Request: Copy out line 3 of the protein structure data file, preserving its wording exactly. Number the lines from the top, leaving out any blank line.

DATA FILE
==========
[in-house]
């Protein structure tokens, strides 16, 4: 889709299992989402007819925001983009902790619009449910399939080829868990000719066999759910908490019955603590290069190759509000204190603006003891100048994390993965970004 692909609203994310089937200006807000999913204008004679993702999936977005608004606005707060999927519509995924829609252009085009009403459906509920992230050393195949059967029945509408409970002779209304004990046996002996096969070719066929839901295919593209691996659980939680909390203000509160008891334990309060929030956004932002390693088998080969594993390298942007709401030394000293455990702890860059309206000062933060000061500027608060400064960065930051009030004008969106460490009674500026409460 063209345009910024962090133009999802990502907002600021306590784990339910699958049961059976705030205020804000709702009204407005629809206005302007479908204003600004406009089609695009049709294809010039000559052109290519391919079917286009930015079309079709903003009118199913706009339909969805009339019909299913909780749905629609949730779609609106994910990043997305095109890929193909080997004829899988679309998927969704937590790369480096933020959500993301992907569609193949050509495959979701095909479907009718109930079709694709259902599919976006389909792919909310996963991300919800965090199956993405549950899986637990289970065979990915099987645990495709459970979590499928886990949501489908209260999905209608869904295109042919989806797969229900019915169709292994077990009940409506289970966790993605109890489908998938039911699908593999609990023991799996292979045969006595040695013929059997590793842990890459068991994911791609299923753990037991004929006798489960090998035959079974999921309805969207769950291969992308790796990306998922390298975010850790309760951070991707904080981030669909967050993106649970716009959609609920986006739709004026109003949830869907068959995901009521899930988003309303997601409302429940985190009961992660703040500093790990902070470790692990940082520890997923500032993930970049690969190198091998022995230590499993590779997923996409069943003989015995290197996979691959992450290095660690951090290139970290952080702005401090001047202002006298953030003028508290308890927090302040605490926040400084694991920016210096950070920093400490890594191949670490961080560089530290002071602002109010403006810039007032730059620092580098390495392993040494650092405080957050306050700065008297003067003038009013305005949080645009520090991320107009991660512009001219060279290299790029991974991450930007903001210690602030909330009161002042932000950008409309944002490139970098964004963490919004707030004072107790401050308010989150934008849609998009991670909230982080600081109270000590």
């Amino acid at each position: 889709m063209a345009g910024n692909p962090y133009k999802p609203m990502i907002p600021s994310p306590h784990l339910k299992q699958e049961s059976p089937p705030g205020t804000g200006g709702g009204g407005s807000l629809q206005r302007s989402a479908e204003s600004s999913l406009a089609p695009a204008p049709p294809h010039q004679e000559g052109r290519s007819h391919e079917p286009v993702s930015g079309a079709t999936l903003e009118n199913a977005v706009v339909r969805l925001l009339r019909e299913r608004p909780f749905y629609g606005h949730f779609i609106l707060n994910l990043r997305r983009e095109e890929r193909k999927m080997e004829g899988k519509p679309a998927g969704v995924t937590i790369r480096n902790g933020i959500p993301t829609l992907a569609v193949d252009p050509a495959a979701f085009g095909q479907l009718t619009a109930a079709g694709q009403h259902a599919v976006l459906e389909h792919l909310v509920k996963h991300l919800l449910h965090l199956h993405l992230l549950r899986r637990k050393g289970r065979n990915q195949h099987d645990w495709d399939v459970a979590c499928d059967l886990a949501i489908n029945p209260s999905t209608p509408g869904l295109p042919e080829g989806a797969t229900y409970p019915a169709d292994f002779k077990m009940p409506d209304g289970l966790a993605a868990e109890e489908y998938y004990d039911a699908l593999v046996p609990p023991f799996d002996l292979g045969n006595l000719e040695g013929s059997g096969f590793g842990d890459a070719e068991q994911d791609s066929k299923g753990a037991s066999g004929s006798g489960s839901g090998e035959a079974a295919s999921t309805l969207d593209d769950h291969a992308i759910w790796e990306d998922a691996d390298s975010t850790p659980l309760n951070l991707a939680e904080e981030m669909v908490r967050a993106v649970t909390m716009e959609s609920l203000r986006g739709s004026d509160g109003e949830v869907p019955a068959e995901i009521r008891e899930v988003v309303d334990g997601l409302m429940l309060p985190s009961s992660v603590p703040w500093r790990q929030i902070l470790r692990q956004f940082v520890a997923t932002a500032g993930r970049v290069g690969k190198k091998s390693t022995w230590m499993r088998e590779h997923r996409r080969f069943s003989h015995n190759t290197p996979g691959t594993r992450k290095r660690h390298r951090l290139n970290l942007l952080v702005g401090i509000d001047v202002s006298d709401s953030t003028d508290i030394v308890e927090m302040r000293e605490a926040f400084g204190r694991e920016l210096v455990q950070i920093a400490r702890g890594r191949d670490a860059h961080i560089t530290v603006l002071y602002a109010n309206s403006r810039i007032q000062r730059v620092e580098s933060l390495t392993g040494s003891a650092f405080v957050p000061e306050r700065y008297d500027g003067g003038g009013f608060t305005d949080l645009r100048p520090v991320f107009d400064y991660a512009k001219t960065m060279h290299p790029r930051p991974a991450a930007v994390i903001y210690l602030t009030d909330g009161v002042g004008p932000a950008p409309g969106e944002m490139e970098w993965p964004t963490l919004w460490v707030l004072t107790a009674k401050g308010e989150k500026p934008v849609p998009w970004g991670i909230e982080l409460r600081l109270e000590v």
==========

């Amino acid at each position: 889709m063209a345009g910024n692909p962090y133009k999802p609203m990502i907002p600021s994310p306590h784990l339910k299992q699958e049961s059976p089937p705030g205020t804000g200006g709702g009204g407005s807000l629809q206005r302007s989402a479908e204003s600004s999913l406009a089609p695009a204008p049709p294809h010039q004679e000559g052109r290519s007819h391919e079917p286009v993702s930015g079309a079709t999936l903003e009118n199913a977005v706009v339909r969805l925001l009339r019909e299913r608004p909780f749905y629609g606005h949730f779609i609106l707060n994910l990043r997305r983009e095109e890929r193909k999927m080997e004829g899988k519509p679309a998927g969704v995924t937590i790369r480096n902790g933020i959500p993301t829609l992907a569609v193949d252009p050509a495959a979701f085009g095909q479907l009718t619009a109930a079709g694709q009403h259902a599919v976006l459906e389909h792919l909310v509920k996963h991300l919800l449910h965090l199956h993405l992230l549950r899986r637990k050393g289970r065979n990915q195949h099987d645990w495709d399939v459970a979590c499928d059967l886990a949501i489908n029945p209260s999905t209608p509408g869904l295109p042919e080829g989806a797969t229900y409970p019915a169709d292994f002779k077990m009940p409506d209304g289970l966790a993605a868990e109890e489908y998938y004990d039911a699908l593999v046996p609990p023991f799996d002996l292979g045969n006595l000719e040695g013929s059997g096969f590793g842990d890459a070719e068991q994911d791609s066929k299923g753990a037991s066999g004929s006798g489960s839901g090998e035959a079974a295919s999921t309805l969207d593209d769950h291969a992308i759910w790796e990306d998922a691996d390298s975010t850790p659980l309760n951070l991707a939680e904080e981030m669909v908490r967050a993106v649970t909390m716009e959609s609920l203000r986006g739709s004026d509160g109003e949830v869907p019955a068959e995901i009521r008891e899930v988003v309303d334990g997601l409302m429940l309060p985190s009961s992660v603590p703040w500093r790990q929030i902070l470790r692990q956004f940082v520890a997923t932002a500032g993930r970049v290069g690969k190198k091998s390693t022995w230590m499993r088998e590779h997923r996409r080969f069943s003989h015995n190759t290197p996979g691959t594993r992450k290095r660690h390298r951090l290139n970290l942007l952080v702005g401090i509000d001047v202002s006298d709401s953030t003028d508290i030394v308890e927090m302040r000293e605490a926040f400084g204190r694991e920016l210096v455990q950070i920093a400490r702890g890594r191949d670490a860059h961080i560089t530290v603006l002071y602002a109010n309206s403006r810039i007032q000062r730059v620092e580098s933060l390495t392993g040494s003891a650092f405080v957050p000061e306050r700065y008297d500027g003067g003038g009013f608060t305005d949080l645009r100048p520090v991320f107009d400064y991660a512009k001219t960065m060279h290299p790029r930051p991974a991450a930007v994390i903001y210690l602030t009030d909330g009161v002042g004008p932000a950008p409309g969106e944002m490139e970098w993965p964004t963490l919004w460490v707030l004072t107790a009674k401050g308010e989150k500026p934008v849609p998009w970004g991670i909230e982080l409460r600081l109270e000590v």